Heit said Tony McGhee of Abonmarche and Mike Morphey also have taken a look at the marina and both “had no concerns” and were “very impressed.”

Township Attorney Michael Homier said there are still some issues such as ensuring the facility is ADA-compliant that will require “some fine tuning” between lawyers from both sides.

He said making the tax-deduction deadline of Dec. 15 that the Foundation is hoping to make is “going to be tight.”

From a legal standpoint he said the township has the right to own property in the City of New Buffalo.

Wording of the resolution (which Homier said was drafted to allow the Township Board to conditionally approve the sale, purchase and donation agreement on its “material terms” such as the purchase price, with legal details to be reviewed and approved by counsel before the supervisor and clerk are authorized to approve documents to close the transaction) as passed 5-0 by the Township Board on Nov. 30 follows:

WHEREAS, the Bill Deputy Foundation (“Foundation”) has approached the Township about real property in the City of New Buffalo known as the Pleasure Isle Marina, which property is located on navigable waters and includes boat slips, parking, a two-story building, and related improvements, and which property is more particularly described in Exhibit A (“Property”); and

WHEREAS, the Property is currently owned by Onex Properties, LLC, an entity related to the Foundation; and

WHEREAS, the Foundation has requested that the Township consider purchasing the Property at a price of $500,000, which is below fair market value, with the difference in value between the purchase price and the fair market value being treated as a donation to the Township (the “Material Terms”); and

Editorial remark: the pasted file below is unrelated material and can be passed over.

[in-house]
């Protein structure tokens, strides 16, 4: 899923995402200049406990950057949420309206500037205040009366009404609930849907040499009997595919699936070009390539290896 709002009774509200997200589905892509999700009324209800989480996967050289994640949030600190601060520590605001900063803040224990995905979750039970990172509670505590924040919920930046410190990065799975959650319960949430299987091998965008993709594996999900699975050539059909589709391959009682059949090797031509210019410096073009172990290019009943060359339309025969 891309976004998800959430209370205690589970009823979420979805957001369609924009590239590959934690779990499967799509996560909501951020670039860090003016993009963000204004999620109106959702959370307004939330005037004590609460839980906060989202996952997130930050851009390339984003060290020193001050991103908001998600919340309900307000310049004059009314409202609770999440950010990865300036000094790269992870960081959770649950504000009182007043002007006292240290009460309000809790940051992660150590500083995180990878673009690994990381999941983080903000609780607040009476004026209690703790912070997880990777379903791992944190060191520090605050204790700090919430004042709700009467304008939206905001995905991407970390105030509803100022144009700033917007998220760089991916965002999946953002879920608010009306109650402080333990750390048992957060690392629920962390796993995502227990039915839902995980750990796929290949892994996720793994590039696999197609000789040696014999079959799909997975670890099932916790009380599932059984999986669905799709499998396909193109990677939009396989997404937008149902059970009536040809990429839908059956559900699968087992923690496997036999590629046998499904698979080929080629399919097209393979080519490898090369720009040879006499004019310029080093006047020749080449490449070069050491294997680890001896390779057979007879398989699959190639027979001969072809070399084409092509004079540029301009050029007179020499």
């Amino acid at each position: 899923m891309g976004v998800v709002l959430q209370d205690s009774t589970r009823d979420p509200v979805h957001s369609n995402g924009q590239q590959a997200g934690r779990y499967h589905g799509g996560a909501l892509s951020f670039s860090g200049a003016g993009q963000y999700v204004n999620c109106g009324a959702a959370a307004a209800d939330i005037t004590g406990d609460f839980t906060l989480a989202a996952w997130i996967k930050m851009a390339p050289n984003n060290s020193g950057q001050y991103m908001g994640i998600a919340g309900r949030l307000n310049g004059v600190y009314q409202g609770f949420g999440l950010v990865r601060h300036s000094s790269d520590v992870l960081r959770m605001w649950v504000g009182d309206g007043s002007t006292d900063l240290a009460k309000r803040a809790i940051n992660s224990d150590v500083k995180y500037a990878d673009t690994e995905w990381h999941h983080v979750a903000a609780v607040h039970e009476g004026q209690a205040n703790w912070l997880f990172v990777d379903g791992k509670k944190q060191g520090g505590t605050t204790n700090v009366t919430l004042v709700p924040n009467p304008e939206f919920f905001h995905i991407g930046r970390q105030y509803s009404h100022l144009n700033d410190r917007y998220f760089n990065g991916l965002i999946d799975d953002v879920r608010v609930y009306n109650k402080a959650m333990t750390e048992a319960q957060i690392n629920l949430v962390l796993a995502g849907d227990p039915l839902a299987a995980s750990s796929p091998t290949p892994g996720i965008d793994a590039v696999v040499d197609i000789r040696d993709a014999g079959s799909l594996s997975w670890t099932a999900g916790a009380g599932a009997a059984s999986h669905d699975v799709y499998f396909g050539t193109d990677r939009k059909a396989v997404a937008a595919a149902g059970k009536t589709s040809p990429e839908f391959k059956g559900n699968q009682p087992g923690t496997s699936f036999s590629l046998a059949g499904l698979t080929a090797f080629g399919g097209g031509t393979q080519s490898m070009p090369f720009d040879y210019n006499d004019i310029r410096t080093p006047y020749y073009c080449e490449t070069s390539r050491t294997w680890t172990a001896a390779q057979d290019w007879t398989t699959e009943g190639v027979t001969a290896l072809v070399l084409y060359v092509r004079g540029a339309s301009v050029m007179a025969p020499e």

WHEREAS, the purchase and donation would be subject to certain other terms and conditions as set forth in the proposed Sale, Purchase and Donation Agreement and the proposed Promissory Note attached as Exhibit A (collectively, the “Agreement”); and

WHEREAS, the Township believes that acquiring and operating the Property will serve a public purpose and that such acquisition is in the best interest of the public health, safety, and welfare.


The Township Board approves the Material Terms, conditioned upon review and approval of the Agreement by the Township Attorney and conditioned upon the inclusion of any revisions to the Agreement recommended by the Township Attorney, provided the Material Terms are not revised without Township Board approval. The Township is not obligated to enter into the Agreement if the revisions recommended by the Township Attorney are not accepted by the Seller. This resolution is not intended to create a contract between the Township and the Foundation or Onex Properties, LLC, nor does this resolution obligate the Township to enter into any agreement to purchase the Property.

If the Township Attorney recommends that the Township enter into the Agreement, either as proposed or with revisions that are acceptable to all parties to the Agreement, then the Township Clerk and the Township Supervisor are authorized to execute any documents necessary to effectuate the donation and purchase of the Property without further approval of the Township Board, provided the Material Terms are not revised without Township Board approval.

Any and all resolutions in conflict with this Resolution are repealed, but only to the extent necessary to give this Resolution full force and effect.

“This resolution does not necessarily commit you to lock, stock and barrel to purchasing the property,” Homier said prior to the vote. “There are a number of details that we still have to iron out in terms of the agreement, and provided that we can get the title work and get to close by the 15th.”

Township Clerk Judy Zabicki noted that the township didn’t jump into the deal lightly despite the details coming together in a short amount of time.

“We’ve had tax attorneys on it, real estate attorneys on it, and Mike on it,” she said.

“It’s been a busy week and we’re doing our due diligence,” Heit added.